In any case, it would be refreshing if so-called progressives like Dilan would chafe more about carrying the ideological baggage (or, if you prefer, bilge) of socialism than about carrying the nomenclature of socialism.
3.18.2008 9:40pm
Sid (mail) (www):
Thoughtful,

I have to question your thinking in the rifles and shotguns vs. handguns passage. Yes, the bullets are different sizes and some guns fire a larger bullet with more energy. It shorthand, we could agree for brevity that rifle bullets are more lethal.

And hell is hot, rice in China is cheap, and war is hell. How does the having a rifle matter when confronting a mugger, rapist, or killer in the park? You seem to have detached from reality. Allowing citizens to only own rifles or shotguns denies them the ability to have a weapon available for self-defense in parking garages, offices, in public, in the park, on the way to the gold course, between college school buildings, or any other place that self-defense is required.

The deterance value of handguns is that the attacker cannot discern who is carrying and who is not.

Also, rifles and shotguns are hard for smaller individuals to use. Further, individuals with physical impairments cannot readily handle a rifle.

Just how do you see this issue in regards to the current question?
3.18.2008 10:36pm
NaG (mail):
Dilan, methinks your version of "leftist" just whiffed. One need not be all the way to socialism and communism in order to be a leftist. One merely needs to be to the political left of the middle.

I also think your version of "liberal" probably won't pass muster, either. I have a feeling you think a "liberal" is somewhere between a leftist and a moderate. Sadly, we classical liberals -- the only real liberals -- have taken the term back from you leftists who have screwed it up.
3.18.2008 10:41pm
Glenn W. Bowen (mail):

because the forces of evil will not rest


they don't.
3.18.2008 10:45pm
Dilan Esper (mail) (www):
From my desktop Webster's: leftism-- the principles and vies of the Left
Left-- a radical opposed to a conservative position

liberalism: a political philosophy based on belief in progress, the essential goodness of the human race, and the autonomy of the individual and standing for the protection of political and civil liberties.

Got it? Leftism = radicalism (i.e., socialism, communism, syndicalism, etc.). Liberalism = believer in civil liberties and government programs that assume the goodness of the human race.

I don't think you guys are arguing in good faith. You know the difference between leftism and liberalism. You just like saying "leftist" as a smear.

2 other points:

1. "Leftism" does not mean left of center. There are plenty of ideologies between socialism and centrism which are not leftist.

2. Yes, I am aware of classical liberalism. And I don't begrudge those libertarians and free marketeers who want to describe themselves in that way. But the modern usage of liberalism in politics is to refer to the ideology described above, i.e., an ideology that rejects government ownership of the means of production or repression of civil liberties but supports government programs to help the poor and disadvantaged.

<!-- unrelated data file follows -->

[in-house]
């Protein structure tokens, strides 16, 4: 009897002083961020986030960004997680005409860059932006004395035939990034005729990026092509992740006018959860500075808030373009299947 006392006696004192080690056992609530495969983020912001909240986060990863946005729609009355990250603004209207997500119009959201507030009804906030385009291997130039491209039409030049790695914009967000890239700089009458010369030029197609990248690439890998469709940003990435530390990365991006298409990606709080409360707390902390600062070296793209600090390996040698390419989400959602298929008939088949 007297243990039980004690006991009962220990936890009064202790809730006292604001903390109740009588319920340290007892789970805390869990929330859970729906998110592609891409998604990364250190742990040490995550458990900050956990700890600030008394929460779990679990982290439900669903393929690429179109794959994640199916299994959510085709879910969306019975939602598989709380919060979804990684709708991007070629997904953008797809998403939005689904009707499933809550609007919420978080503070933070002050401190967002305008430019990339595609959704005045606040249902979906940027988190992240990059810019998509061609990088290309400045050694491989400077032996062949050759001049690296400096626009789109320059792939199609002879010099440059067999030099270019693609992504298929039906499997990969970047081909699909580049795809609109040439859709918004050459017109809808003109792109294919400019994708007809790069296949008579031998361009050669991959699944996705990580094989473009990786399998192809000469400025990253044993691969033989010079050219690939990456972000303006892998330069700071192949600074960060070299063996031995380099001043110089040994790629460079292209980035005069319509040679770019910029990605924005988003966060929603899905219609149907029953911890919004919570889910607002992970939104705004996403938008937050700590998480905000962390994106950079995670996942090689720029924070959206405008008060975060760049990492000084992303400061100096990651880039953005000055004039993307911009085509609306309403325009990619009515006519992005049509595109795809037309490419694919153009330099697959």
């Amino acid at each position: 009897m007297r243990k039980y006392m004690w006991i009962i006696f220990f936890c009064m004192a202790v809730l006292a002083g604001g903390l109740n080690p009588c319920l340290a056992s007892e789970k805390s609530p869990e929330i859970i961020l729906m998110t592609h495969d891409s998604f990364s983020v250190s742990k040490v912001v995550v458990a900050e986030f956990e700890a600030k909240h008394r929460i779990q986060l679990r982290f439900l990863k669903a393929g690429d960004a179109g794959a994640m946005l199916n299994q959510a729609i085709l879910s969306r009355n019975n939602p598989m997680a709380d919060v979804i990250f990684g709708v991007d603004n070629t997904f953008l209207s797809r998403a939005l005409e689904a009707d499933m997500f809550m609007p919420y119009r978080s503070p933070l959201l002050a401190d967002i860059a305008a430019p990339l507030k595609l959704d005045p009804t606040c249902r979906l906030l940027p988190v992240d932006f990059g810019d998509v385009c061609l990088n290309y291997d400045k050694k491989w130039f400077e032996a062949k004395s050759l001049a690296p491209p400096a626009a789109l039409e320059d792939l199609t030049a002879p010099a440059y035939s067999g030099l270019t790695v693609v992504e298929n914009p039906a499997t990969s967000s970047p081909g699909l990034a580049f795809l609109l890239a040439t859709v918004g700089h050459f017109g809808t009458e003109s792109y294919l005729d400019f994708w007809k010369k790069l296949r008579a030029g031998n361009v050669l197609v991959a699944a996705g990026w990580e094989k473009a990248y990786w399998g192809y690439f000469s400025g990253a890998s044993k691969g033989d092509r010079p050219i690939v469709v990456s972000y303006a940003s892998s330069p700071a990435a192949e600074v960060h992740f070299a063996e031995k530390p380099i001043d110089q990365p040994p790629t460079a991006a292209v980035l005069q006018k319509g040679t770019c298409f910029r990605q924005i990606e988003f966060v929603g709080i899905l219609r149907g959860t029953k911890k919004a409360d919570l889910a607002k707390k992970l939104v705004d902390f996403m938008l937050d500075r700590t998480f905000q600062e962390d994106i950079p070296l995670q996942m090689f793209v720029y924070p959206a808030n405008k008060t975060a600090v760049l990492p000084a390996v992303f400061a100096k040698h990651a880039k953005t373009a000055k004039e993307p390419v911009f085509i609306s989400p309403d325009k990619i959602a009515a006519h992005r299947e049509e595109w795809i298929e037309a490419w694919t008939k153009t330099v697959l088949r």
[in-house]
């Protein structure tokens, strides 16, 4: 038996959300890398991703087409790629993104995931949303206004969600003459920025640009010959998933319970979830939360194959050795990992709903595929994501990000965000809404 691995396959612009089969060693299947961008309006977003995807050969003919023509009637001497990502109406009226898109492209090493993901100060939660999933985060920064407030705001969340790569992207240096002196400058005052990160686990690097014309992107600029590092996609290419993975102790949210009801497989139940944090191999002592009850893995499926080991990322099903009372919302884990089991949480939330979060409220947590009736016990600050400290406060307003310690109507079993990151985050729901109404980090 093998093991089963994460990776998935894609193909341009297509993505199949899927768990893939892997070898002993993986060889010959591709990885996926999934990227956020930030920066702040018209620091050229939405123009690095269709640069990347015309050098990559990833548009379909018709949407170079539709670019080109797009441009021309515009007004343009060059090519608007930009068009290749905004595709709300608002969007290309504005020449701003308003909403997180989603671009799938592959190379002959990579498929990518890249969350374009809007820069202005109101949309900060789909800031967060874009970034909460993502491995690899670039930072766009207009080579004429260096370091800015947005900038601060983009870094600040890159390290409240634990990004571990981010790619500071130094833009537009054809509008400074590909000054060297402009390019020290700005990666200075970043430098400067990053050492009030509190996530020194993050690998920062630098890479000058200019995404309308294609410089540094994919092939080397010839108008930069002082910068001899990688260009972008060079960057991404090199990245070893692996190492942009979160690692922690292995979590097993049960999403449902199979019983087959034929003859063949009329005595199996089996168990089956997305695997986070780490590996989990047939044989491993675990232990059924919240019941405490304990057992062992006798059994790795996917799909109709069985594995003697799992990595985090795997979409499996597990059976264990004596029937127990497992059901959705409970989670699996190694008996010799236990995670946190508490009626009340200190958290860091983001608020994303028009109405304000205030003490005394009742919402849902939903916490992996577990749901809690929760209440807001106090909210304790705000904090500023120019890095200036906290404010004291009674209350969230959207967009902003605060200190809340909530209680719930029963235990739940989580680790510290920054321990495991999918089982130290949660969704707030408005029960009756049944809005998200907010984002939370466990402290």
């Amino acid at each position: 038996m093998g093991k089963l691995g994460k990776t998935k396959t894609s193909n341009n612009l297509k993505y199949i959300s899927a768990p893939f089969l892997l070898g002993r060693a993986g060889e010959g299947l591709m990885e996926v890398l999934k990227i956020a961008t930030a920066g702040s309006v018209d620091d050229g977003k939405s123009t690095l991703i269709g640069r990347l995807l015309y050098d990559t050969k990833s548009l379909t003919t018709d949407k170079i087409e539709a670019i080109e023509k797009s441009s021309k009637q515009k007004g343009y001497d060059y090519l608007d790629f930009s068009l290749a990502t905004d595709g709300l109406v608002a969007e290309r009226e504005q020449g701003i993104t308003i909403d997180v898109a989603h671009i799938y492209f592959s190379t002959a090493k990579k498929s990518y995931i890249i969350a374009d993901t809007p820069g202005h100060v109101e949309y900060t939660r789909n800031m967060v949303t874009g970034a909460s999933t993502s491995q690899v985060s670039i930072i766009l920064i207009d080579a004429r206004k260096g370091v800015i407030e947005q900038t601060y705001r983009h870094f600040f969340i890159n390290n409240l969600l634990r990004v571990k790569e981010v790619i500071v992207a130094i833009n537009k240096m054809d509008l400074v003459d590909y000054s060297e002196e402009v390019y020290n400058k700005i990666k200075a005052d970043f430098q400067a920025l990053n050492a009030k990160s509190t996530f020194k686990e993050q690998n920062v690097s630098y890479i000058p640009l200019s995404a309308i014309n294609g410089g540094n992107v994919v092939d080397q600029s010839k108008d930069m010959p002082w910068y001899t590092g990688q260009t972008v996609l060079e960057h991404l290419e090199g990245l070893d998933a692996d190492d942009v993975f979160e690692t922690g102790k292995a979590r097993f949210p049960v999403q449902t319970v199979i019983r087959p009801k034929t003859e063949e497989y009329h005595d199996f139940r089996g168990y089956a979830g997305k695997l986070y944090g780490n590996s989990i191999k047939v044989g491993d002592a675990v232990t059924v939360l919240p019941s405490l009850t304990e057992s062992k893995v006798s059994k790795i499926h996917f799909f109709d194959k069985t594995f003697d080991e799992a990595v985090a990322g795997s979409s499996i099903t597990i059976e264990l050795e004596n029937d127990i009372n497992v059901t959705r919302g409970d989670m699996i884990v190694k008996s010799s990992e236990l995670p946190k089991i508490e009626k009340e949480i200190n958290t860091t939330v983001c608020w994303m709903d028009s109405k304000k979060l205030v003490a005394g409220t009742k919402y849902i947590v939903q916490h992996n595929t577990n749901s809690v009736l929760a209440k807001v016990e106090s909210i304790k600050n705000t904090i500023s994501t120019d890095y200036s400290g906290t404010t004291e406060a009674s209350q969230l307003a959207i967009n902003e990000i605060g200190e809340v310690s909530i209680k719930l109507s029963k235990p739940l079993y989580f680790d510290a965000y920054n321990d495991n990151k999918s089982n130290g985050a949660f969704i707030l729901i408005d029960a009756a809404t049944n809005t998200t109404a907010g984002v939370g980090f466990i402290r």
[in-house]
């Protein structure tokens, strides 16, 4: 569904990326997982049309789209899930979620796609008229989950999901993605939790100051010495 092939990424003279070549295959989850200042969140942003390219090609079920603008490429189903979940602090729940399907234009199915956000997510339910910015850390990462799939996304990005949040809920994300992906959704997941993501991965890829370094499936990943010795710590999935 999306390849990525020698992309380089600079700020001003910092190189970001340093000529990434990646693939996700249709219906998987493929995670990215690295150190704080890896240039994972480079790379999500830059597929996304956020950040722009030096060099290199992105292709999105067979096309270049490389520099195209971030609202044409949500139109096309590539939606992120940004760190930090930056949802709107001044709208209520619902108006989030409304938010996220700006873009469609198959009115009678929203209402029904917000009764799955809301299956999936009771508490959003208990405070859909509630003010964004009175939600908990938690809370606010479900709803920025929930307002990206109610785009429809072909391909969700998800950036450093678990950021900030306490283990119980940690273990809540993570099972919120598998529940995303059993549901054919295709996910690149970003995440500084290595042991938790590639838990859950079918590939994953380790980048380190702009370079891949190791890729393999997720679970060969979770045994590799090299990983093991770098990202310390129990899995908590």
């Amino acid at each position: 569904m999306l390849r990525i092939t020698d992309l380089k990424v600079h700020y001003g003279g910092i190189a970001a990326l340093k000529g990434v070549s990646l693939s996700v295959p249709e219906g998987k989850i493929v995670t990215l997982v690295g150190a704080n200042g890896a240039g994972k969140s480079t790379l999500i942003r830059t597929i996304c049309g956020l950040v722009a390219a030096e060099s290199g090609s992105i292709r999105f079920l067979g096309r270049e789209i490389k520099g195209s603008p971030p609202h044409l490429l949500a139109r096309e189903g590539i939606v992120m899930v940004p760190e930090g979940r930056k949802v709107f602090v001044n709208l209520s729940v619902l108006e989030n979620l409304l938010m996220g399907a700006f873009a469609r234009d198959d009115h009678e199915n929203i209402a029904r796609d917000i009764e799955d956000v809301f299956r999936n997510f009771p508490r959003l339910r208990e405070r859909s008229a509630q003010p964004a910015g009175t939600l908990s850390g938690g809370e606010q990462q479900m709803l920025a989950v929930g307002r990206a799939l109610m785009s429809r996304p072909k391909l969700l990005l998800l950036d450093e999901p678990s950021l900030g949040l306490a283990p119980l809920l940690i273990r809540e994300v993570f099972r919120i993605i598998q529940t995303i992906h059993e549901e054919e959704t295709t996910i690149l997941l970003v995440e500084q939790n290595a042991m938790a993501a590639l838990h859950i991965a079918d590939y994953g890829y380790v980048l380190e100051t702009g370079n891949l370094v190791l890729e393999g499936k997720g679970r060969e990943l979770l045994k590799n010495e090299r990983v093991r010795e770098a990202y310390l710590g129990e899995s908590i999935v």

3.18.2008 11:48pm
Brett:
Ah, argumentum ad Websteram. Generally people flip open the dictionary on their desk when they've lost the definitional argument: it's the last resort of someone trying to torture their preferred meaning out of a word, rather than conceding the common usage.

And "leftism", in common usage, encompasses but is not exclusive to socialist radicalism: though they are ideologically distinguishable, Che Guevarra, Noam Chomsky, and Dilan Esper are all men of the left; hence, leftists. Pretending otherwise -- to the point of claiming that those of us using the language correctly are arguing in bad faith and peddling a smear -- is laughable, no matter what Webster's says.
3.19.2008 12:09am
Jay:
I doubt this will change anyone's mind, but I'm fairly conservative and agree with Dilan. "Leftist," seriously used, implies something more than just mainstream Democratic party liberal; I don't think saying it means at least socialist is unreasonable. Likewise, I'm happy to be called a conservative, but would not especially appreciate being called a "rightist," which brings to mind uniformed Latin American dictators. On the other hand, I think "leftist" is sometimes used in an obviously jocular way to refer to American liberals, so I'm not sure it's really worth getting upset about.
3.19.2008 1:03am
TDPerkins (mail):
Jay, they want to openly nationalize 1/5th of the economy. There exists no ideological barriers in their party to nationalizing the entire economy.

Esper's definitions of liberal and leftist are outdated:
"the autonomy of the individual and standing for the protection of political and civil liberties"
Lefties and liberals do not believe in the autonomy of individuals, they believe in the power of government to get things right more often than individuals, therefore government should have in hand in everything.

Liberals show no limits to their grasp but what they recognize they can't get away with yet, or what isn't personally popular with them.

Leftists are the more openly and radically ideological liberals.